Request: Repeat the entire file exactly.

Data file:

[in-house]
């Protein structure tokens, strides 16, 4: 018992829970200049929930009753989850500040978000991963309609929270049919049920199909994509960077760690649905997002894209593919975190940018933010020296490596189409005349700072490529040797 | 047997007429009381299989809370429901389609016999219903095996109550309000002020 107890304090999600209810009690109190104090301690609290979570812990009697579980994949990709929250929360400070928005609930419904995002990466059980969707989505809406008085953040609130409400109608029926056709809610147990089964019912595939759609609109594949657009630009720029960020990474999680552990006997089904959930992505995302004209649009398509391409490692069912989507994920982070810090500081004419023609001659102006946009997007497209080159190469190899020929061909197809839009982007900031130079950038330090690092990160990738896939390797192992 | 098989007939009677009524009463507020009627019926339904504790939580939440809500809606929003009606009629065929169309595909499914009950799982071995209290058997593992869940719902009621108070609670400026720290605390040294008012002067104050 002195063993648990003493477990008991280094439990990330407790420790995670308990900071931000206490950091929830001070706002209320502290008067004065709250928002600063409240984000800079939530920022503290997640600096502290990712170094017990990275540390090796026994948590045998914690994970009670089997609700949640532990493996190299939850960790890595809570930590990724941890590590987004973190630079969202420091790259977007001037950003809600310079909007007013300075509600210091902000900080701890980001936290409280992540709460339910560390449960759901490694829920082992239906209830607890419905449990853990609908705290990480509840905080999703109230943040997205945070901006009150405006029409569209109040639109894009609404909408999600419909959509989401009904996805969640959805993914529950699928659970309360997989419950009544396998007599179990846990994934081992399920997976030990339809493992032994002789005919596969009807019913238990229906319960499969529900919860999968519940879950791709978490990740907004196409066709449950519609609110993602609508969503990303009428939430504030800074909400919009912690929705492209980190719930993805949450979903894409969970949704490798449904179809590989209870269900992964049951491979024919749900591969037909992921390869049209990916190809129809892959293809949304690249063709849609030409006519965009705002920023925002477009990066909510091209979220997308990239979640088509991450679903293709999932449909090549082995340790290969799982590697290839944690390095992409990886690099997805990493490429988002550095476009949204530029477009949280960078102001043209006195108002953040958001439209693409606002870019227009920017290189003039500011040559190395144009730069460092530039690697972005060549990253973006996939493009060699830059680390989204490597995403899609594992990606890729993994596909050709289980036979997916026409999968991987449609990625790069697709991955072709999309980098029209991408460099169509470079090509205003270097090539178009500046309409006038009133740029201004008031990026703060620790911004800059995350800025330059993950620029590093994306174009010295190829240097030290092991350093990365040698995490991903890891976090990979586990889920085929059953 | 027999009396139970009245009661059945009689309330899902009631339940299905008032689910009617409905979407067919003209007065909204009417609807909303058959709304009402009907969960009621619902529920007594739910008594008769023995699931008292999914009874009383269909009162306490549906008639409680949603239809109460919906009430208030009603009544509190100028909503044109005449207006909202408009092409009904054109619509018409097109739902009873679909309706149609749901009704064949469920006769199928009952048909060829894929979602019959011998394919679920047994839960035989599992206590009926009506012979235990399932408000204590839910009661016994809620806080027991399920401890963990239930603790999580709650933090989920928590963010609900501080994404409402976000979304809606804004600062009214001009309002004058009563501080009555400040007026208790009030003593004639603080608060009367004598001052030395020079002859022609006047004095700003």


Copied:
[in-house]
């Protein structure tokens, strides 16, 4: 018992829970200049929930009753989850500040978000991963309609929270049919049920199909994509960077760690649905997002894209593919975190940018933010020296490596189409005349700072490529040797 | 047997007429009381299989809370429901389609016999219903095996109550309000002020 107890304090999600209810009690109190104090301690609290979570812990009697579980994949990709929250929360400070928005609930419904995002990466059980969707989505809406008085953040609130409400109608029926056709809610147990089964019912595939759609609109594949657009630009720029960020990474999680552990006997089904959930992505995302004209649009398509391409490692069912989507994920982070810090500081004419023609001659102006946009997007497209080159190469190899020929061909197809839009982007900031130079950038330090690092990160990738896939390797192992 | 098989007939009677009524009463507020009627019926339904504790939580939440809500809606929003009606009629065929169309595909499914009950799982071995209290058997593992869940719902009621108070609670400026720290605390040294008012002067104050 002195063993648990003493477990008991280094439990990330407790420790995670308990900071931000206490950091929830001070706002209320502290008067004065709250928002600063409240984000800079939530920022503290997640600096502290990712170094017990990275540390090796026994948590045998914690994970009670089997609700949640532990493996190299939850960790890595809570930590990724941890590590987004973190630079969202420091790259977007001037950003809600310079909007007013300075509600210091902000900080701890980001936290409280992540709460339910560390449960759901490694829920082992239906209830607890419905449990853990609908705290990480509840905080999703109230943040997205945070901006009150405006029409569209109040639109894009609404909408999600419909959509989401009904996805969640959805993914529950699928659970309360997989419950009544396998007599179990846990994934081992399920997976030990339809493992032994002789005919596969009807019913238990229906319960499969529900919860999968519940879950791709978490990740907004196409066709449950519609609110993602609508969503990303009428939430504030800074909400919009912690929705492209980190719930993805949450979903894409969970949704490798449904179809590989209870269900992964049951491979024919749900591969037909992921390869049209990916190809129809892959293809949304690249063709849609030409006519965009705002920023925002477009990066909510091209979220997308990239979640088509991450679903293709999932449909090549082995340790290969799982590697290839944690390095992409990886690099997805990493490429988002550095476009949204530029477009949280960078102001043209006195108002953040958001439209693409606002870019227009920017290189003039500011040559190395144009730069460092530039690697972005060549990253973006996939493009060699830059680390989204490597995403899609594992990606890729993994596909050709289980036979997916026409999968991987449609990625790069697709991955072709999309980098029209991408460099169509470079090509205003270097090539178009500046309409006038009133740029201004008031990026703060620790911004800059995350800025330059993950620029590093994306174009010295190829240097030290092991350093990365040698995490991903890891976090990979586990889920085929059953 | 027999009396139970009245009661059945009689309330899902009631339940299905008032689910009617409905979407067919003209007065909204009417609807909303058959709304009402009907969960009621619902529920007594739910008594008769023995699931008292999914009874009383269909009162306490549906008639409680949603239809109460919906009430208030009603009544509190100028909503044109005449207006909202408009092409009904054109619509018409097109739902009873679909309706149609749901009704064949469920006769199928009952048909060829894929979602019959011998394919679920047994839960035989599992206590009926009506012979235990399932408000204590839910009661016994809620806080027991399920401890963990239930603790999580709650933090989920928590963010609900501080994404409402976000979304809606804004600062009214001009309002004058009563501080009555400040007026208790009030003593004639603080608060009367004598001052030395020079002859022609006047004095700003």